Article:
Judge Joel Pearce likes his eggs over easy.
A peek into a crowded marketplace that you wouldn't want to live—or shop—in.
One of those films that gains critical praise while showing at minor film festivals, Of Love and Eggs is the kind of foreign film that I find hardest to watch. Its amateurish production values and forced style won't win many fans on home video.
Facts of the Case
Of Love and Eggs follows the lives of people living in a crowded marketplace in Jakarta, Indonesia. At the center of this place of business is a mosque, about to receive its first dome. Various characters intersect in this busy place, especially a number of children who are struggling to grow up in such a hectic environment.
Sometimes, I'm convinced that some films get critical recognition out of a sense of pure obligation from the critical community. After all, at a film festival it would be hard to be too harsh with a struggling Indonesian director like Garin Nugroho. He makes films with only a fraction of the resources we are used to seeing, and has united a community in order to create his art. There is also a sense that this is a good-natured, honest production. It uses amateur performers, which gives the audience the feeling of getting a window onto another world. Also, the kids are cute.
Unfortunately, none of these things makes Of Love and Eggs any more enjoyable to watch for the rest of us. It's not that I hate foreign films—a quick perusal of my past contributions to the site is proof of that. Rather, I am old-fashioned in firmly believing that a film should have either a strong plot, or a group of truly compelling characters. In the absence of both, I find films very difficult to watch. Obviously, Of Love and Eggs has a more European character-driven style, which is all well and good, but none of the characters are especially compelling. Even in moments of emotional power, the amateurish nature of the acting really gets in the way.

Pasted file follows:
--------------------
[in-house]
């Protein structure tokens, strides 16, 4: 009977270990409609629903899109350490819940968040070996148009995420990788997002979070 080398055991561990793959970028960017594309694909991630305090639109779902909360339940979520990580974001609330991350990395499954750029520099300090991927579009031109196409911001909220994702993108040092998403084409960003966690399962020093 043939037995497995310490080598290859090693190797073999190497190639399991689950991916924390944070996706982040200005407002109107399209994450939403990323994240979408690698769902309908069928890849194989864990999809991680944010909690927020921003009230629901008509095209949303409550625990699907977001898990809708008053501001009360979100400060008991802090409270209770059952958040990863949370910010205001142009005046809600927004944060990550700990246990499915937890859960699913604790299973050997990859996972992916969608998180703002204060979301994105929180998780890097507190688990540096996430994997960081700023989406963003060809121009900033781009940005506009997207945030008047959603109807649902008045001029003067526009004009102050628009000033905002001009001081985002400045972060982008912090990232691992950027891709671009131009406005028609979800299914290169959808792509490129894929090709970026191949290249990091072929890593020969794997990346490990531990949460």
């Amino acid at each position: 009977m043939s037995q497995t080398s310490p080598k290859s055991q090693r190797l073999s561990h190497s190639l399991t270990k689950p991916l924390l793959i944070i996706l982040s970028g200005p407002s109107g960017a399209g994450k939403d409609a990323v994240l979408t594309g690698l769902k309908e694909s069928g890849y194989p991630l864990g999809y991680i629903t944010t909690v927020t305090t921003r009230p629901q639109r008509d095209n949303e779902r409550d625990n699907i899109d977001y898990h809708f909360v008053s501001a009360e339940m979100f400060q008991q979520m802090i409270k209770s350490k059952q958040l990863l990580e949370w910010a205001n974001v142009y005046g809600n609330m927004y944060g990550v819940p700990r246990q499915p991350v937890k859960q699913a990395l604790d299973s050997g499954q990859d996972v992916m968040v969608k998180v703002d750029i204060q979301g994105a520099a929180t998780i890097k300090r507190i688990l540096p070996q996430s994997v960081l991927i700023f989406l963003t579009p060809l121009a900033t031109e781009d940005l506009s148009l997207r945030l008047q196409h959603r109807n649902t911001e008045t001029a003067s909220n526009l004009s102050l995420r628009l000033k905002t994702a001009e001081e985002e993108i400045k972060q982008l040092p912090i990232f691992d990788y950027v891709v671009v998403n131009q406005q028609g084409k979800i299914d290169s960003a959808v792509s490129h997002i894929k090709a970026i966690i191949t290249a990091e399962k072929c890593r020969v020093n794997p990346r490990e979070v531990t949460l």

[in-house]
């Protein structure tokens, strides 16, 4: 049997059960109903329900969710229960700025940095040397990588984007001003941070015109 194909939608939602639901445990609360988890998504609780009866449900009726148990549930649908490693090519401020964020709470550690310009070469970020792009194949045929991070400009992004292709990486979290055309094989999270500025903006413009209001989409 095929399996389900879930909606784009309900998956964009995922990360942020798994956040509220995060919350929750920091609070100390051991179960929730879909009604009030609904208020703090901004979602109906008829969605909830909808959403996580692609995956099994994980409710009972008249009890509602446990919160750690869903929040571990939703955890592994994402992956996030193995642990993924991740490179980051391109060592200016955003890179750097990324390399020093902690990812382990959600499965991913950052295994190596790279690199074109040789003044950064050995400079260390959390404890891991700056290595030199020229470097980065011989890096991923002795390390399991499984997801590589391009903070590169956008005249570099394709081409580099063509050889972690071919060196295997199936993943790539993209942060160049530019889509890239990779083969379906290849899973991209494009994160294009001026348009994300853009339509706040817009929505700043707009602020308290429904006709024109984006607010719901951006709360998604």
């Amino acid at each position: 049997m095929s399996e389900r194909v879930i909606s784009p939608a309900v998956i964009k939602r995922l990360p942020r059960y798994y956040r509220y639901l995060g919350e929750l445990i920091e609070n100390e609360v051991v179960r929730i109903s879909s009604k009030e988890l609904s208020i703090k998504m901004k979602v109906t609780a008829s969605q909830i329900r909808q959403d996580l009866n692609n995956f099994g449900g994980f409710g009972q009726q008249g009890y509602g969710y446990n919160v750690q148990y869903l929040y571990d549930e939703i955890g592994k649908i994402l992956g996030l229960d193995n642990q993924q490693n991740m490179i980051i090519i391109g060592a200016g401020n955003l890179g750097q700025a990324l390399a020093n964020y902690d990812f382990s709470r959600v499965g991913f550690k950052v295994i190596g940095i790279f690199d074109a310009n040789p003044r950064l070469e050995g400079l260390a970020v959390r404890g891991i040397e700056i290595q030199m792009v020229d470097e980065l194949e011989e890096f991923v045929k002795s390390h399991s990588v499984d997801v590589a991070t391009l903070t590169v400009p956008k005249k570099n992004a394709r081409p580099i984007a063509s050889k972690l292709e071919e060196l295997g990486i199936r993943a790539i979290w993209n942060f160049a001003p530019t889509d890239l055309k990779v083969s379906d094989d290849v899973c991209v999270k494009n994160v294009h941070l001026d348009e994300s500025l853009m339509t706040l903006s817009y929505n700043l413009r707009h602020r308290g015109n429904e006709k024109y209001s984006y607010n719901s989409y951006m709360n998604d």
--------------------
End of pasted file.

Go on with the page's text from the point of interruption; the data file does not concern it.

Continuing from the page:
It took me almost two weeks to watch this film. I started it three times, but the amateur performances, static camera work, and ambling nature of the script kept driving me to other entertainment. I can't really explain the disparity between my experience and all of the critics who have raved about it on the back of the DVD. If it has nothing to do with the "film festival experience," I can only guess that perhaps I haven't fallen victim to that belief that capturing something real is more important than good storytelling and filmmaking technique.
It doesn't help that this is one of the ugliest DVD transfers I've seen in years. The video transfer exhibits all of the things we hate here at Verdict: a letterboxed widescreen transfer that looks like it was recorded directly from a low-quality source. The black levels are non-existent, the colors are drab, and the whole image is fuzzy. The subtitles are burnt onto the print and are nigh-unreadable. The sound, in stereo, is just as bad. Through several scenes it's possible to hear a truck being unloaded in the background, and the dialogue is often harsh and sibilant.
The only extra on the disc is a short study guide, with a brief interview segment with Nugroho and some shallow explanations of the significance of some of Of Love and Eggs's imagery. I would humbly suggest that there are much better choices of films to study, making the study guide a bit useless. I know it's never going to find its way into my classroom.
Some people find themselves enchanted by these realist journeys into foreign cultures. I'm sure those people will find much more value here, but even the most serious fans should consider this disc a rental only. It's a bland little movie on an ugly little DVD.
The motion to have this case decided by international tribunal is hereby
denied. Of Love and Eggs is guilty.
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Scales of Justice
Studio: First Run Features
• Study Guide
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